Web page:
Wednesday, November 04, 2009

NY City Maps of Con Edison Shocks and Stray Voltage Available Online

After the tragic 2004 death of Jodie S. Lane due to stray voltage in the street from Con Edison's system, the New York PSC began to require systematic checking by electric utilities of their facilities for shock and safety hazards. For background, see PULP's website page on Con Edison safety and reliability, and PULP's comments on the new requirements that were adopted for testing of facilities in public areas.

The Jodie S. Lane Public Safety Foundation was formed to monitor utility safety. Under a settlement with Con Edison, the Foundation has access to stray voltage and electric shock data of the Con Edison system. The Foundation website now has maps of stray voltage and shock incidents in New York City that dispaly the location of discovered faults and reported shocks in one's neighborhood, simply by clicking a point on the map or entering a street address.

After several years of improved reporting of shocks, stray voltage, and safety issues, perhaps the most interesting development is the advent of mobile screening technology. Sensitive equipment, mounted on trucks, is capable of sensing voltage in the streets, with video equipment that aids in identifying energized facilities such as manhole covers and electrical boxes. The scanner also identifies non-utility property such as municipally owned and maintained street lights which may be shock and safety hazards but which are not likely to be found by manual checking of utility owned and maintained facilities.

Con Edison has agreed to do twelve full system scans of its system in 2009. Some utilities, however, have been less than enthusiastic about using the mobile scanning equipment, and are slow to adopt it, perhaps because the scans identify additional maintenance chores and could lead to attendant repair expenses the utility might prefer to avoid or defer.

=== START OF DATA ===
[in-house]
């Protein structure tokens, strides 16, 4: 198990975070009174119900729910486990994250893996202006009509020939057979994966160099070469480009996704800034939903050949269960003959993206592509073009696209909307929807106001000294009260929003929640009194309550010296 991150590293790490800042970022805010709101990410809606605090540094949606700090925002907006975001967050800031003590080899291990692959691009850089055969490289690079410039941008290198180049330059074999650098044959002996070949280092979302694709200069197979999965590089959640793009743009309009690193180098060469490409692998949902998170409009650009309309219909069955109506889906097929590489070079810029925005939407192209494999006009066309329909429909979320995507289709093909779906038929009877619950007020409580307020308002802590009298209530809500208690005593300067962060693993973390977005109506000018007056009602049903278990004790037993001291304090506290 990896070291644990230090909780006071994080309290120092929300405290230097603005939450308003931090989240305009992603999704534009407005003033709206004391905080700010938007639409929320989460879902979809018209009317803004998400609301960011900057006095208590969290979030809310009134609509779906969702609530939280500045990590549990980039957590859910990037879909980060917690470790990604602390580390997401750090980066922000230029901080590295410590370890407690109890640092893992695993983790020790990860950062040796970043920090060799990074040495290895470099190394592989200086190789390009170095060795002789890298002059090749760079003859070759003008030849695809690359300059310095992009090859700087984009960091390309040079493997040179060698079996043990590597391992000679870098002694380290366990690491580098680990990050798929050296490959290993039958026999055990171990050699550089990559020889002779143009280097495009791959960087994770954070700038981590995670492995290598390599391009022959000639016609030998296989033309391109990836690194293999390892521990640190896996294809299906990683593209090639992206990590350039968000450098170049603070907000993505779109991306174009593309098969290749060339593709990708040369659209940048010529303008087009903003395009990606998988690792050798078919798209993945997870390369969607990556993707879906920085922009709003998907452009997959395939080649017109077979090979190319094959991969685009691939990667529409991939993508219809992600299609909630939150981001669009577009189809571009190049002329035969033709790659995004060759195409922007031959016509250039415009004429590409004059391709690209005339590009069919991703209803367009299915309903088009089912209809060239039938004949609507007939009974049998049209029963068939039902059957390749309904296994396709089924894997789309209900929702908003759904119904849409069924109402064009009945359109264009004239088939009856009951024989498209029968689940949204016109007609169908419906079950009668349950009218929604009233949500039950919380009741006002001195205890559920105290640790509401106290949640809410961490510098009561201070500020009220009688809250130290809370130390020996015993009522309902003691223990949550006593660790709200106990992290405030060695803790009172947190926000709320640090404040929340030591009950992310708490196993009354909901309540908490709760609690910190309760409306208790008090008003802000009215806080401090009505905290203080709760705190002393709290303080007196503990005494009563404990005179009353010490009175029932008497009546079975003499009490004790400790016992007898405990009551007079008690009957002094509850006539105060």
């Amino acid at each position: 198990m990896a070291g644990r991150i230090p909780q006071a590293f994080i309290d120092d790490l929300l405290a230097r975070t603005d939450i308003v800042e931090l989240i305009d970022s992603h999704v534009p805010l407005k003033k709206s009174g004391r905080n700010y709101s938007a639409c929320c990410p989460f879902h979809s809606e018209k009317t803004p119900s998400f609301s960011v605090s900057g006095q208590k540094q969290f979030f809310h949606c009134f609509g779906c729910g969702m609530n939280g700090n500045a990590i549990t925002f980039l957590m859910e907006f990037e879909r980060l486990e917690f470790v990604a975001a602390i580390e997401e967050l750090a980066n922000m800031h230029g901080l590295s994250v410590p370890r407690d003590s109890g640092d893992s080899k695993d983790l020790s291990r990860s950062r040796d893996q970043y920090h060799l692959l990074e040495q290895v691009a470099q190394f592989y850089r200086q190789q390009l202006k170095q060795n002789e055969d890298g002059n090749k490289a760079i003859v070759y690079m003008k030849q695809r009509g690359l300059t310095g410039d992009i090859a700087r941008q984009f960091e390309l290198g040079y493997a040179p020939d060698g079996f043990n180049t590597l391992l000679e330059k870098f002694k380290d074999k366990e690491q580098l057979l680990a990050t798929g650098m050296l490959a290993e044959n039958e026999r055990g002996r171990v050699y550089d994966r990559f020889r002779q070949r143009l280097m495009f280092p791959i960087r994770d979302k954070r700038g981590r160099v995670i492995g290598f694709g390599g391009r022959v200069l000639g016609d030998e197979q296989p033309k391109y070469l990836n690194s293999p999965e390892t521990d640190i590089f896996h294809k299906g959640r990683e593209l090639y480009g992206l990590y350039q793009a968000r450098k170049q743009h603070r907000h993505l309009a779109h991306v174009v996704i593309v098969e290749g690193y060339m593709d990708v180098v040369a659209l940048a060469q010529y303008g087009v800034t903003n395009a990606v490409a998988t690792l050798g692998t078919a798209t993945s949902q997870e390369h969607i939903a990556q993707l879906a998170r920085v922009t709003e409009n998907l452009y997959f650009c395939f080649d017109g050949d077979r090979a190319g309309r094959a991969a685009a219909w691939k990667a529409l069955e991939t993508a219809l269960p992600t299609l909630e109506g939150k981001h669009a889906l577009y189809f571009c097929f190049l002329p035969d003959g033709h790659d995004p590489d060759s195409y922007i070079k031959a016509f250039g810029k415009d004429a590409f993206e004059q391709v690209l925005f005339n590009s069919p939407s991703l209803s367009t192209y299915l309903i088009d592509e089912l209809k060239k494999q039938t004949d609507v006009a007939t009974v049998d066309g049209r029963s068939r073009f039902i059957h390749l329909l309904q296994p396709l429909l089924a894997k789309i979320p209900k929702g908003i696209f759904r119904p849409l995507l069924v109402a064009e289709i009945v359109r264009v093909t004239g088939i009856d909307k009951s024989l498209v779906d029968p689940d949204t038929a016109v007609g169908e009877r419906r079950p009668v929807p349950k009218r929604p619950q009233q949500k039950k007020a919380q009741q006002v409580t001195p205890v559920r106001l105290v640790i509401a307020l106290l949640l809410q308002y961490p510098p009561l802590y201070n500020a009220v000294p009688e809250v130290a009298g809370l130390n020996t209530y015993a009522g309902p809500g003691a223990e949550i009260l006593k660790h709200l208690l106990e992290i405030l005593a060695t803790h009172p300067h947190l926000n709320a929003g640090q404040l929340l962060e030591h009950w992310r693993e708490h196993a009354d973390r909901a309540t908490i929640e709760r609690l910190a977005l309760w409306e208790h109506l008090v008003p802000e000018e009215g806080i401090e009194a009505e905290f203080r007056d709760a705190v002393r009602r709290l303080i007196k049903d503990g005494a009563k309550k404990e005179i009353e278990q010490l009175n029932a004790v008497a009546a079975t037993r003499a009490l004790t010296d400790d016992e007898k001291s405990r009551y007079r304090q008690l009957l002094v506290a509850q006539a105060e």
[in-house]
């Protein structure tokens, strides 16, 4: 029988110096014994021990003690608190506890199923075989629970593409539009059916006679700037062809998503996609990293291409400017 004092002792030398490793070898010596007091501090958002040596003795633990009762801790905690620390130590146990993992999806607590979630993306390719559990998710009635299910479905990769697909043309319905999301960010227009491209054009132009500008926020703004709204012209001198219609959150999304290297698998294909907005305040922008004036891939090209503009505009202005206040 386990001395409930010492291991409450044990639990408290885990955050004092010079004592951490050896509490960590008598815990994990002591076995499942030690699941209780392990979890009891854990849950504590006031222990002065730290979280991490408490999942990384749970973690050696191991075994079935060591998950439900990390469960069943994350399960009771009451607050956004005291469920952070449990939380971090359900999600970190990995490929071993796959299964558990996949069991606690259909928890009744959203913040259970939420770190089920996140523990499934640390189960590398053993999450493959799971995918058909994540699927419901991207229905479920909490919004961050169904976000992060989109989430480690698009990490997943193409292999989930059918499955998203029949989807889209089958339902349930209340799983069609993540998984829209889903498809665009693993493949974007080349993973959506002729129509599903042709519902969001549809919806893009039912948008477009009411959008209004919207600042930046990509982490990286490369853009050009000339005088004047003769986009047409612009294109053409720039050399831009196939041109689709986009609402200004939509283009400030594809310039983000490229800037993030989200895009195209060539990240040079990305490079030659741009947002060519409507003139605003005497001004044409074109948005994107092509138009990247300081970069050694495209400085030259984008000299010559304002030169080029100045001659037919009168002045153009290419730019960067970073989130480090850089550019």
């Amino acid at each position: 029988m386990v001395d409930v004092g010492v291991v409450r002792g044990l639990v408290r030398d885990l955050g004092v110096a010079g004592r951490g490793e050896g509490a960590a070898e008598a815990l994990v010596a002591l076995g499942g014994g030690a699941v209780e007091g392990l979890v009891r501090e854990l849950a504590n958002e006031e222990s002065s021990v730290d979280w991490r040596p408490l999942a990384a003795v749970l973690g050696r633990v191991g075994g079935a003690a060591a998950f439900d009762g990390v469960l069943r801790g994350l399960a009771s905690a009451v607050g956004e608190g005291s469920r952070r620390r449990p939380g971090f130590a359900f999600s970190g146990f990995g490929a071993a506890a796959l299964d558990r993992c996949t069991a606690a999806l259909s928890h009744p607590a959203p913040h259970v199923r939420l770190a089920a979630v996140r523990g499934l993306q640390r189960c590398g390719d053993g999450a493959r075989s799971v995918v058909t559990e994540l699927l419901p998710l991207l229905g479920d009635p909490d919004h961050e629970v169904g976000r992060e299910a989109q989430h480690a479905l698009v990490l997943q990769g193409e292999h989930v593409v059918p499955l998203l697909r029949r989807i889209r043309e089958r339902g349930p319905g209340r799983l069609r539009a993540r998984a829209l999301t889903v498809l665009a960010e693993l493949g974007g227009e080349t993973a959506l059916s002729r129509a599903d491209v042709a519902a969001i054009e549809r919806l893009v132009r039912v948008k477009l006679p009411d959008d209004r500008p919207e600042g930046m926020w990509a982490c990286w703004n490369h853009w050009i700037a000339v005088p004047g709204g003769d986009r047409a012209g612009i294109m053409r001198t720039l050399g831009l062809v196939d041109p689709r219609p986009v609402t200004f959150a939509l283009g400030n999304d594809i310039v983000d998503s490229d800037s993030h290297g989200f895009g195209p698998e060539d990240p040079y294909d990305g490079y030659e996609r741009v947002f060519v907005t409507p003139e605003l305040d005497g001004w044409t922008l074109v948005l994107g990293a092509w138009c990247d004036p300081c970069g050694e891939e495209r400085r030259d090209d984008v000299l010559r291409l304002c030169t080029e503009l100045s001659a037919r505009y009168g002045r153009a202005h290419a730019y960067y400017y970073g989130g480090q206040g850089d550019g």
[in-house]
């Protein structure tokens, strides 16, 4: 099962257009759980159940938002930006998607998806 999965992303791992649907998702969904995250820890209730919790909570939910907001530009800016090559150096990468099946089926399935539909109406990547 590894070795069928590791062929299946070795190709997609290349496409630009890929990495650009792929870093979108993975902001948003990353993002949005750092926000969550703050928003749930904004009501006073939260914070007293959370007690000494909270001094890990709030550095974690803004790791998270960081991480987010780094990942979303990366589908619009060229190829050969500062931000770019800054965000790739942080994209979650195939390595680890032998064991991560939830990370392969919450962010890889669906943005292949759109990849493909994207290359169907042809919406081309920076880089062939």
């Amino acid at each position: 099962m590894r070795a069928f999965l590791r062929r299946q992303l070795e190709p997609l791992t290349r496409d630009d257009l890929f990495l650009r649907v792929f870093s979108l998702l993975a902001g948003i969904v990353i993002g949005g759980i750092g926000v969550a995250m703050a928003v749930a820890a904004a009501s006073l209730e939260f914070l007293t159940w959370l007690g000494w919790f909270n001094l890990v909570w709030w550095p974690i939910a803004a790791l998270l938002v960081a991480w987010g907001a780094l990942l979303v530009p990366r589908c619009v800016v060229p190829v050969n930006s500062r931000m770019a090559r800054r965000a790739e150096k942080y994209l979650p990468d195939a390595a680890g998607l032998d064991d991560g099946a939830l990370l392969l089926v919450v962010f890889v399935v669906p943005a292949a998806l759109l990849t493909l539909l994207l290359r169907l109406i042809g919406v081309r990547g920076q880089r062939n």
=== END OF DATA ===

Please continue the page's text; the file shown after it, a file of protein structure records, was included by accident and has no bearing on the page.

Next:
Niagara Mohawk recently asked the PSC to postpone implementation of a previous plan to begin mobile stray voltage screening of its system. The Jodie S. Lane Public Safety Foundation opposed the utility's request, and it was withdrawn. See Niagara Mohawk Withdraws Request to Delay Mobile Scanning for Stray Voltage in Upstate Cities, PULP Network, September 16, 2009.

See Bill Sanderson, Stray volts E. Side, W. Side, all around the town, N.Y. Post, November 6, 2009:
Hardly anyplace in New York is free of potentially deadly stray voltage, with Con Ed crews finding dozens of hot spots around City Hall, Midtown, the Village -- and even near utility CEO Kevin Burke's Upper East Side home.
The Wonkster, Stray Voltage Around the City, Gotham Gazette Nov. 5, 2009:
Within a quarter-mile of Gotham Gazette’s offices, there were 103 incidents of stray voltage in the past 21 months. Five of them were potentially fatal, and one shocked a person or a pet.
Patrick McGeehan, Mapping the Sites of Con Ed's Stray Voltage, N.Y. Times, Nov. 5, 2009:
Mr. Lane had this warning for New Yorkers: “As a pedestrian, you cannot avoid energized objects; they’re there.” His best advice to New Yorkers, he added, is to “never touch a street light, never touch a traffic light, don’t walk in the puddles on the sidewalk and you should absolutely never walk barefoot.”

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